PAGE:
Garment Factory Owners Say ‘No’ to Wage Hike

James Reddick and Igor Kossov / Khmer Times No Comments Share:

PHNOM PENH (Khmer Times) – One month before negotiations begin over a proposed minimum wage hike for garment sector workers, factory owners have signaled their opposition to a salary raise. 

The Garment Manufacturers Association of Cambodia (GMAC), which represents the country’s apparel factories, surveyed its members’ appetite for an increase and found that 62 percent of owners are opposed to any hike whatsoever. 26 percent of owners would approve a minimum wage hike of less than $5. 

While not an official vote, the survey is an indication of the gulf separating the garment unions and factories leading up to negotiations. The unions have previously called for a $177 monthly wage, a nearly 40 percent increase on the current $128 per month. 

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“The situation here is very terrible,” said Raymond Tam, a GMAC member. “That’s why the companies said they have no budget for an increase.” 

GMAC maintains that higher wages would hurt the sector’s competitiveness with neighboring countries by increasing the cost of their goods. A recent International Labor Organization report countered that suggestion. They found that successive wage hikes in the last year and a half–from $80 to the current $128–have been followed by booming business in garment and footwear factories. 

Total exports grew by nearly 10 percent last year, and the first quarter of this year showed the same trend. Rather than leading to factory closures, as the GMAC predicted, there were 98 more operating factories at the end of 2014 than the year before. 

Ken Loo, the GMAC’s Secretary General, says that it’s premature to conclude that everything is fine just because of solid investment to start the year.

“GMAC always says they don’t have the ability to raise the minimum wage,” said Say Sokny, secretary general of the Free Trade Union, which represents more than 100,000 workers.  “For more than a decade or two decades, they always say ‘business isn’t good’.”

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Several brands including H&M, Adidas and Levis expressed support for higher wages.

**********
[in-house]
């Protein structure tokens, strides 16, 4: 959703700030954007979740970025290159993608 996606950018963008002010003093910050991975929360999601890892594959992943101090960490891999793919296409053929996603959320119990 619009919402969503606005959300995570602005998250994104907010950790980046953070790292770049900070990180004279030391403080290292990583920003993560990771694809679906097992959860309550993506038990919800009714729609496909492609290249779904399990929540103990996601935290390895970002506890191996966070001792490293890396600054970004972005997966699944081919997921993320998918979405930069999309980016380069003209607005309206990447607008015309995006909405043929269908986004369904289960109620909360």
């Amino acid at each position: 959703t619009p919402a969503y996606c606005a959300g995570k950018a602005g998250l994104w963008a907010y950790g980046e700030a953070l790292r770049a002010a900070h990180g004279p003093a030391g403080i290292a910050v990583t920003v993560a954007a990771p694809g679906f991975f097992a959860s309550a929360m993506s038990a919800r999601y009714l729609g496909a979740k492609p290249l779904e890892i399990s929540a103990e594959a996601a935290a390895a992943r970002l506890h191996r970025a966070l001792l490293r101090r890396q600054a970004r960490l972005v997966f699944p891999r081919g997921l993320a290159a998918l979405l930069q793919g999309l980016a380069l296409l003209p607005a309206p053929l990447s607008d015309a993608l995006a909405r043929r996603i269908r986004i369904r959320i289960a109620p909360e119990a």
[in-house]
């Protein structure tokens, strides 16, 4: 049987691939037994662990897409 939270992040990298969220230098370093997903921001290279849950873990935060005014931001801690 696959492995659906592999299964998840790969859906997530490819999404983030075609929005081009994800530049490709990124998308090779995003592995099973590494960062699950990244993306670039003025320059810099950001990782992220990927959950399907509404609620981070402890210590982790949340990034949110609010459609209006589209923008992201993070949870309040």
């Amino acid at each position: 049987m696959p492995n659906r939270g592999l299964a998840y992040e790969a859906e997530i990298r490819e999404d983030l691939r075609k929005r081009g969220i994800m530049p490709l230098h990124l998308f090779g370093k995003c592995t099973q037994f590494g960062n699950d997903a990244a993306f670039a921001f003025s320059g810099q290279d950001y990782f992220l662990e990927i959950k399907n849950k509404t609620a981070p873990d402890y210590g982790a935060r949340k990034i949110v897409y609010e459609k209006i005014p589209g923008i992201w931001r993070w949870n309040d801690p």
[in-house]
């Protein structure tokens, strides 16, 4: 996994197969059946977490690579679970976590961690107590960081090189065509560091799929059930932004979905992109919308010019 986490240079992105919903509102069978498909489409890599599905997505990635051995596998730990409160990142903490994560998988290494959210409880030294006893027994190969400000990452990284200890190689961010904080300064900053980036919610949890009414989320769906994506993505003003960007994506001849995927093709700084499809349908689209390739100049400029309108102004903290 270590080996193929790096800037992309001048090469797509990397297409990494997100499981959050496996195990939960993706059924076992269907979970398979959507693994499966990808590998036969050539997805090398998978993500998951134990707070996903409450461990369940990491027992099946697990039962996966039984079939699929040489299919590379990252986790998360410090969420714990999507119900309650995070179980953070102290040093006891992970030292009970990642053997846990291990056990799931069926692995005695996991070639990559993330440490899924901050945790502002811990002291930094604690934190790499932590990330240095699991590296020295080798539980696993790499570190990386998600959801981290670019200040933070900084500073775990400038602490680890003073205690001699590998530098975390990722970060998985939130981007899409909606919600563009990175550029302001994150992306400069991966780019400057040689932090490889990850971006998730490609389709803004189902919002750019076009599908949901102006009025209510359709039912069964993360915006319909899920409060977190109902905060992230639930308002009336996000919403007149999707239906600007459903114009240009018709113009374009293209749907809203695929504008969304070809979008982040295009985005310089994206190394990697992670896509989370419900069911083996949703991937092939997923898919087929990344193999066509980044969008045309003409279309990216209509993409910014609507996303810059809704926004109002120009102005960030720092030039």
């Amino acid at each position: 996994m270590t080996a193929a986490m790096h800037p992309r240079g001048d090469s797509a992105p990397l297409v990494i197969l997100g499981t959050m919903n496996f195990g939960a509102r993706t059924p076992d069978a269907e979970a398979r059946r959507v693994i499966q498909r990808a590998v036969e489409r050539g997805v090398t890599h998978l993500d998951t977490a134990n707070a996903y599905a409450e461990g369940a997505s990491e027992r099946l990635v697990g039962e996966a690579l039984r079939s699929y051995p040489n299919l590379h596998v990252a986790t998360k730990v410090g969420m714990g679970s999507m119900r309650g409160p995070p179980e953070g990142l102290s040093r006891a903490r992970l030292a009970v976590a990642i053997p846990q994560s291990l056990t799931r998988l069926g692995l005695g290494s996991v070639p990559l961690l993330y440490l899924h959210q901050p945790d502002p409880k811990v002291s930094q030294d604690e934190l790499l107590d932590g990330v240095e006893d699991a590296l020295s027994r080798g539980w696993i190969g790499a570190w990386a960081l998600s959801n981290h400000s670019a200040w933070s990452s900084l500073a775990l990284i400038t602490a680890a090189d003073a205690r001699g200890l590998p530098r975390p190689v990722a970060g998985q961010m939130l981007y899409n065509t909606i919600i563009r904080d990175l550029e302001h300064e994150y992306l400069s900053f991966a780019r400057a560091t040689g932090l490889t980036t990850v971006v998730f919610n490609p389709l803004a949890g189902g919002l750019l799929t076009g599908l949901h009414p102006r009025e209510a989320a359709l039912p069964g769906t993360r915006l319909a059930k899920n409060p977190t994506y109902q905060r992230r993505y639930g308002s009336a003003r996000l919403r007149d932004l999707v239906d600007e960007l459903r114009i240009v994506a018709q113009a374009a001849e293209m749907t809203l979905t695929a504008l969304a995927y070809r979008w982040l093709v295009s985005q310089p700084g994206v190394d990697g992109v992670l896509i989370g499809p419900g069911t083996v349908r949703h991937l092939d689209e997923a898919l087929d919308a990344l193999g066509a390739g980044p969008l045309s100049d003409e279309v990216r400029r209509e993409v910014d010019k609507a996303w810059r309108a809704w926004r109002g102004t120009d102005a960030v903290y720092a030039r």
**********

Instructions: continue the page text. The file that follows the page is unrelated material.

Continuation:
“We want suppliers to pay their textile workers a fair living wage, and we are prepared to pay the prices to the supplier to do so,” said Anna Eriksson, a spokeswoman for H&M.

These pledges aside, GMAC’s Mr. Loo is doubtful that buyers will shoulder higher costs without seeing an increase in productivity, which he says is low compared to neighbors.

Richard Vuylsteke, president of the American Chamber of Commerce in Hong Kong, recently came to Cambodia with a delegation of apparel companies. He said that, when it comes to increasing wages, consistency for buyers–rather than what he called “dartboard raise patterns”– is the key. “Predictability is one of the most important things,” he said.

The garment and footwear industry is currently the only sector in Cambodia with a minimum wage. Ministry of Labor spokesman Heng Sour says once the minimum wage debate in the garment sector is resolved, the government may take a look at wage controls in other industries, but it doesn’t currently have plans to do so.  

From 1998 until the mid-2000s, the minimum wage for garment workers stayed at $45, before rising inflation triggered calls for a hike. Since 2011, inflation rates have slowed. The government of Cambodia has not published official cost of living estimates but the ILO report finds that garment workers’ purchasing power has increased by more than one third since 2010.
(Additional reporting by Srey Kumneth)

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